IDEAS home Printed from https://ideas.repec.org/
MyIDEAS: Log in (now much improved!) to save this book

An Introduction to Stata Programming, Second Edition

  • Christopher F Baum

    (Boston College)

Christopher F. Baum's An Introduction to Stata Programming, Second Edition, is a great reference for anyone that wants to learn Stata programming. For those learning, Baum assumes familiarity with Stata and gradually introduces more advanced programming tools. For the more advanced Stata programmer, the book introduces Stata's Mata programming language and optimization routines. This new edition of the book reflects some of the most important statistical tools added since Stata 10, when the book was introduced. Of note are factor variables and operators, the computation of marginal effects, marginal means, and predictive margins using margins, the use of gmm to implement generalized method of moments estimation, and the use of suest for seemingly unrelated estimation. As in the previous edition of the book, Baum steps the reader through the three levels of Stata programming. He starts with do-files. Do-files are powerful batch files that support loops and conditional statements and are ideal to automate your workflow as well as to guarantee reproducibility of your work. While giving examples of do-file programming, Baum introduces useful programming tips and advice. He then delves into ado-files, which are used to extend Stata by creating new commands that share the syntax and behavior of official commands. Baum gives an example of how to write a simple additional command for Stata, complete with documentation and certification. After writing the simple command, users can then learn how to write their own custom estimation commands by using both Stata's built-in numerical maximum-likelihood estimation routine, ml, its built-in nonlinear least-squares routines, nl and nlsur, and its built-in generalized method of moments estimation routine. Finally, he introduces Mata, Stata's matrix programming language. Mata programs are integrated into ado-files to build a custom estimation routine that is optimized for speed and numerical stability. While discussing Mata, Baum presents useful topics for advanced programming such as structures and pointers and likelihood-function evaluators using Mata. Baum introduces concepts by providing the background and importance for the topic, presents common uses and examples, and then concludes with larger, more applied examples he refers to as "cookbook recipes". Many of the examples in the book are of particular interest because they arose from frequently asked questions from Stata users. If you want to understand basic Stata programming or want to write your own routines and commands using advanced Stata tools, Baum's book is a great reference.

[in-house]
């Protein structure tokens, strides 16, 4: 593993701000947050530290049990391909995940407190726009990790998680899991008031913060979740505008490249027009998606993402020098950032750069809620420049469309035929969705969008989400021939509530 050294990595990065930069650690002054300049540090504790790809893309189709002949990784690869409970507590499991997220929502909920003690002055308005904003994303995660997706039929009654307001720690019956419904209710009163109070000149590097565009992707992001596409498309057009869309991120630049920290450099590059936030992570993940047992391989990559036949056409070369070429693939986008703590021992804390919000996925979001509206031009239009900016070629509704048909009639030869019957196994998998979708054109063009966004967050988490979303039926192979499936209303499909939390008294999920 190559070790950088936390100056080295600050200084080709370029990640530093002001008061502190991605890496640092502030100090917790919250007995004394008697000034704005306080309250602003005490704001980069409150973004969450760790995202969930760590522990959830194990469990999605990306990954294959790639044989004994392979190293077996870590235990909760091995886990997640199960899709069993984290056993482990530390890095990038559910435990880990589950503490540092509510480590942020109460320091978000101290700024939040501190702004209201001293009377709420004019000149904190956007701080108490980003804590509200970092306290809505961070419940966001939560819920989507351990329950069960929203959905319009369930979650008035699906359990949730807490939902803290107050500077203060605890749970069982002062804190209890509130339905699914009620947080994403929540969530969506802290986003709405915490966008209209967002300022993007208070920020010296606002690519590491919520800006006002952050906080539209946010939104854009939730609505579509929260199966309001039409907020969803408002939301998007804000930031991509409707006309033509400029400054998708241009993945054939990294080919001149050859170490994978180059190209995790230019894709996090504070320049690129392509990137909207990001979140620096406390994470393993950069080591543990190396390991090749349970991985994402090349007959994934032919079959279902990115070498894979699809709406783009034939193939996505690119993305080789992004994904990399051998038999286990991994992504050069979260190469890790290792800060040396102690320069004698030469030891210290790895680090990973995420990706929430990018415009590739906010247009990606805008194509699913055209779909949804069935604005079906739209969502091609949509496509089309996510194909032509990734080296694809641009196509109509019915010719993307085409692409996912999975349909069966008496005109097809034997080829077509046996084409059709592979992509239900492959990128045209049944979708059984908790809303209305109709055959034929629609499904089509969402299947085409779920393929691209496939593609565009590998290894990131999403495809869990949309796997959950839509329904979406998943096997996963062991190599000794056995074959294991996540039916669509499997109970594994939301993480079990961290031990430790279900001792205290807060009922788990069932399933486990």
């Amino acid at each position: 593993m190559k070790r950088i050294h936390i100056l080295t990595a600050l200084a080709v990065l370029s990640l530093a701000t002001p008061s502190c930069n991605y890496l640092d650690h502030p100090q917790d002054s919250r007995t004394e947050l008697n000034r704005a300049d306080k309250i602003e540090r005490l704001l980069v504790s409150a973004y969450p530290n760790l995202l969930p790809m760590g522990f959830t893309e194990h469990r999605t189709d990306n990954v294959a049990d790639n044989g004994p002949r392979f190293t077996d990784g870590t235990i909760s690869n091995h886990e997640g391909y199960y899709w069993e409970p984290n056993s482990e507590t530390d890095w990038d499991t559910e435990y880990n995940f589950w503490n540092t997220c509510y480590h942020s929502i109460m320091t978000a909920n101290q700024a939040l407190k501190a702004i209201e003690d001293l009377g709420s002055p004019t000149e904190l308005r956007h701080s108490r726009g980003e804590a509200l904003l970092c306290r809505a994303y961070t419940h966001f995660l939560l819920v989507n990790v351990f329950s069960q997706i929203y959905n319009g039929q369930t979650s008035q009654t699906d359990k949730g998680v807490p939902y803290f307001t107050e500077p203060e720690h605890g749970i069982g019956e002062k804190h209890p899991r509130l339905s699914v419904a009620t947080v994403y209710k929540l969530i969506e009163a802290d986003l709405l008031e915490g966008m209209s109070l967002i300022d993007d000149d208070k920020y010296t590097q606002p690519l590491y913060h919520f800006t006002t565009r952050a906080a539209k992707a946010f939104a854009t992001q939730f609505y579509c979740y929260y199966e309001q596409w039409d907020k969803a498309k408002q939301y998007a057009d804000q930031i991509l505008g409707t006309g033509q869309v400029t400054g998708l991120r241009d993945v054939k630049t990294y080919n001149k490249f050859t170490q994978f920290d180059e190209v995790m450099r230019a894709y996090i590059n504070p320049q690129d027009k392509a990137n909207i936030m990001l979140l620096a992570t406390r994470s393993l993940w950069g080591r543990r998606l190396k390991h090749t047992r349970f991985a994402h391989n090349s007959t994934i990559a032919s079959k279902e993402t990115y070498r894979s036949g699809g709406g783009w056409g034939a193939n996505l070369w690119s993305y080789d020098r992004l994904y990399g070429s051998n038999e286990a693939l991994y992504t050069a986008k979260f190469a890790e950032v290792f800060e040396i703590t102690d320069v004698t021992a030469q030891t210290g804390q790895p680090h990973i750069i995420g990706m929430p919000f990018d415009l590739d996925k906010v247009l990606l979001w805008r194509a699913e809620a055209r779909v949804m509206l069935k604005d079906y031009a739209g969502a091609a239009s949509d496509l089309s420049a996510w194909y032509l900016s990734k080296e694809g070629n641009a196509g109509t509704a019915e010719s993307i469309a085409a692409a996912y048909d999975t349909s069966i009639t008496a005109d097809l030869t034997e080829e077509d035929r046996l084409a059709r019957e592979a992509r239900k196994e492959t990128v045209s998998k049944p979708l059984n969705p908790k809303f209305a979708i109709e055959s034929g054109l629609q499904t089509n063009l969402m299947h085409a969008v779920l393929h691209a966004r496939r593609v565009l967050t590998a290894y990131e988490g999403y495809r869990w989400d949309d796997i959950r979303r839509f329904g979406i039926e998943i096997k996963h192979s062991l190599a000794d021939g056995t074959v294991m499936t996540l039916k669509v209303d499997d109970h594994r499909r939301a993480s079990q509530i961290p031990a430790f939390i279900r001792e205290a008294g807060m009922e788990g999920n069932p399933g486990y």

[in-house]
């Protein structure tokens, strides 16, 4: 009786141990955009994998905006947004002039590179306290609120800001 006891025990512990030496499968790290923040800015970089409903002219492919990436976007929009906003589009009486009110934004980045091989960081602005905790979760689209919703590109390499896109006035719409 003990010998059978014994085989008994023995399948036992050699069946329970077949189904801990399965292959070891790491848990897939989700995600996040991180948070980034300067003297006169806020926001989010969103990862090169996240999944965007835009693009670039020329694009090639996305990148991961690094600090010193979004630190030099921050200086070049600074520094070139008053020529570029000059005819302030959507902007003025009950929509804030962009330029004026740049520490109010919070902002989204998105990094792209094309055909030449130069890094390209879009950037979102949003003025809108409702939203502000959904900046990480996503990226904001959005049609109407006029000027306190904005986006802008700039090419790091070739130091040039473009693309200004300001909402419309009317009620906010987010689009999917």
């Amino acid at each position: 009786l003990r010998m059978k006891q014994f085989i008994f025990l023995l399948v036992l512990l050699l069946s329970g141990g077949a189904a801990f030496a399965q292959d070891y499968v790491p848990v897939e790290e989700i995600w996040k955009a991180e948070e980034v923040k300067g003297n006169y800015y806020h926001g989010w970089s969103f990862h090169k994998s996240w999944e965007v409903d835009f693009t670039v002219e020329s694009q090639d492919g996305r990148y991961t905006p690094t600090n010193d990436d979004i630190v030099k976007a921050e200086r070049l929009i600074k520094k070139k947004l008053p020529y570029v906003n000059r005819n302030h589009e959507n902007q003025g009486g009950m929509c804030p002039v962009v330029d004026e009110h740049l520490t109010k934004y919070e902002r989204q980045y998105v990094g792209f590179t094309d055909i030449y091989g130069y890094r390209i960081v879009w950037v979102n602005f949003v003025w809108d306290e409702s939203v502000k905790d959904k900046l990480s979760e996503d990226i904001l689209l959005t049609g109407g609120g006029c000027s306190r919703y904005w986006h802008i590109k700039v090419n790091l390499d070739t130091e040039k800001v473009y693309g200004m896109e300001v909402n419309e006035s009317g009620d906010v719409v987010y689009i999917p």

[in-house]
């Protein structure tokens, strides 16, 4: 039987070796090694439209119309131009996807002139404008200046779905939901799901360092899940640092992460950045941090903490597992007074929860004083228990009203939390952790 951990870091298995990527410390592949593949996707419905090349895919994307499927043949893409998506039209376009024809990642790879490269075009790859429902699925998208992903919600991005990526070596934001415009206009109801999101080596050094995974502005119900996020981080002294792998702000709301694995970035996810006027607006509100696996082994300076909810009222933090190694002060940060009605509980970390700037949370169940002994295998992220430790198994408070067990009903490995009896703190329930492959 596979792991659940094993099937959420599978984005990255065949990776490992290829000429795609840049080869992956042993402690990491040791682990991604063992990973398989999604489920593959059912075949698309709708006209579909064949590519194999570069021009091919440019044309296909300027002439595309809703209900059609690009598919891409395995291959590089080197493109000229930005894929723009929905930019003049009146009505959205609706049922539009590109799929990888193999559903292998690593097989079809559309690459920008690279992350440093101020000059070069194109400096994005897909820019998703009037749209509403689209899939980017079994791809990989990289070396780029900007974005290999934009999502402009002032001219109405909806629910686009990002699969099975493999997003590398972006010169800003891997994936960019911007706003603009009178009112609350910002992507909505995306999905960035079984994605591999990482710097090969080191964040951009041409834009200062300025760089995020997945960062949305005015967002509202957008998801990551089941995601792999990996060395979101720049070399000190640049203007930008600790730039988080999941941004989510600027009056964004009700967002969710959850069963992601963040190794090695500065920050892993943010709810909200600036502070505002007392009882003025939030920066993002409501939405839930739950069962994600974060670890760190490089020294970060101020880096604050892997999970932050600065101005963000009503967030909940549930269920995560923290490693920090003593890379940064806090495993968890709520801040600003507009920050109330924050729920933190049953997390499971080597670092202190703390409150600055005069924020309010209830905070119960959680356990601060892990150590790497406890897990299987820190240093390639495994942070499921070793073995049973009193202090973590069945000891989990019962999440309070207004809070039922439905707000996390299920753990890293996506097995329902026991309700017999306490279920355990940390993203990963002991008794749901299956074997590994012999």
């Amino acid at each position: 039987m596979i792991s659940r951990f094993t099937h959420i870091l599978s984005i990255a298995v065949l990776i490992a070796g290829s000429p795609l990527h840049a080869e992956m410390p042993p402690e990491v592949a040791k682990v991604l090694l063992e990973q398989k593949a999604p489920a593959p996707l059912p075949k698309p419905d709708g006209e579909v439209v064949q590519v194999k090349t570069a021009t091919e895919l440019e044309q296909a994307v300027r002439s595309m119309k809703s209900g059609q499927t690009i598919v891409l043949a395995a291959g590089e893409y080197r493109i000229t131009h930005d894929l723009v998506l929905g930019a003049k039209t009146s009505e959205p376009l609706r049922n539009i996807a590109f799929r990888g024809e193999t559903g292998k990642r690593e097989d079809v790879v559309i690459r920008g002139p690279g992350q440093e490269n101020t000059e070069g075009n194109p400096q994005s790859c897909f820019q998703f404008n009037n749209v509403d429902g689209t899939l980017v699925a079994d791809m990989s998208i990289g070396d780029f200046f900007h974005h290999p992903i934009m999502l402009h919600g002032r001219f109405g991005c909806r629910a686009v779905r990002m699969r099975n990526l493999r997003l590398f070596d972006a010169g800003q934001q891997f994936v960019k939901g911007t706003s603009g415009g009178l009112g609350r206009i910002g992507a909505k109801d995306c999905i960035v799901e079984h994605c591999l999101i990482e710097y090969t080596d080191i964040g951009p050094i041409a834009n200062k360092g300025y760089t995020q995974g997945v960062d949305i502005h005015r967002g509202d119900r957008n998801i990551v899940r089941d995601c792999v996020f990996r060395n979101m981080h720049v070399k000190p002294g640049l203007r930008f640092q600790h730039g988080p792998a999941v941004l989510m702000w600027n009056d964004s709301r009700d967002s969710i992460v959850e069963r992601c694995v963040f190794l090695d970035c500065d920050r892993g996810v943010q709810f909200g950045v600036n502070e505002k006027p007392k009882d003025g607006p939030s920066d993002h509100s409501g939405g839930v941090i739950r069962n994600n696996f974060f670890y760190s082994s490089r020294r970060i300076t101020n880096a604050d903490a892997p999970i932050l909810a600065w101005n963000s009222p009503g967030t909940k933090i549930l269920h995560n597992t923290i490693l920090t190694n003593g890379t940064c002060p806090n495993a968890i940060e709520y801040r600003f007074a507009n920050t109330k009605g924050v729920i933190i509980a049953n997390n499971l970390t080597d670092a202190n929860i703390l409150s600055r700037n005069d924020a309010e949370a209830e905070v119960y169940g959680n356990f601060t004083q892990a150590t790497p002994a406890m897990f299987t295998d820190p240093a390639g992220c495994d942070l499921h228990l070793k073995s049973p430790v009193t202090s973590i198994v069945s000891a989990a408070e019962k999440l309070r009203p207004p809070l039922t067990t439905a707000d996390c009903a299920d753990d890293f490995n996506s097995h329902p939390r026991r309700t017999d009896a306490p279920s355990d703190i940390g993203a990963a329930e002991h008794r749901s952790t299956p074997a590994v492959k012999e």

If you experience problems downloading a file, check if you have the proper application to view it first. In case of further problems read the IDEAS help page. Note that these files are not on the IDEAS site. Please be patient as the files may be large.

File URL: http://www.bc.edu/sites/libraries/facpub/stataprogramming/index.html
File Function: link to interview of author
Download Restriction: no

File URL: http://www.stata-press.com/data/itsp2.html
File Function: link to downloadable datasets
Download Restriction: no

as
in new window

This book is provided by StataCorp LP in its series Stata Press books with number isp and published in 2016.
ISBN: 978-1-59718-150-1
Order: http://www.stata-press.com/books/introduction-stata-programming/
Handle: RePEc:tsj:spbook:isp
Contact details of provider: Web page: http://www.stata-press.com/

No references listed on IDEAS
You can help add them by filling out this form.

This item is not listed on Wikipedia, on a reading list or among the top items on IDEAS.

When requesting a correction, please mention this item's handle: RePEc:tsj:spbook:isp. See general information about how to correct material in RePEc.

For technical questions regarding this item, or to correct its authors, title, abstract, bibliographic or download information, contact: (Christopher F. Baum)

or (Lisa Gilmore)

If you have authored this item and are not yet registered with RePEc, we encourage you to do it here. This allows to link your profile to this item. It also allows you to accept potential citations to this item that we are uncertain about.

If references are entirely missing, you can add them using this form.

If the full references list an item that is present in RePEc, but the system did not link to it, you can help with this form.

If you know of missing items citing this one, you can help us creating those links by adding the relevant references in the same way as above, for each refering item. If you are a registered author of this item, you may also want to check the "citations" tab in your profile, as there may be some citations waiting for confirmation.

Please note that corrections may take a couple of weeks to filter through the various RePEc services.

This information is provided to you by IDEAS at the Research Division of the Federal Reserve Bank of St. Louis using RePEc data.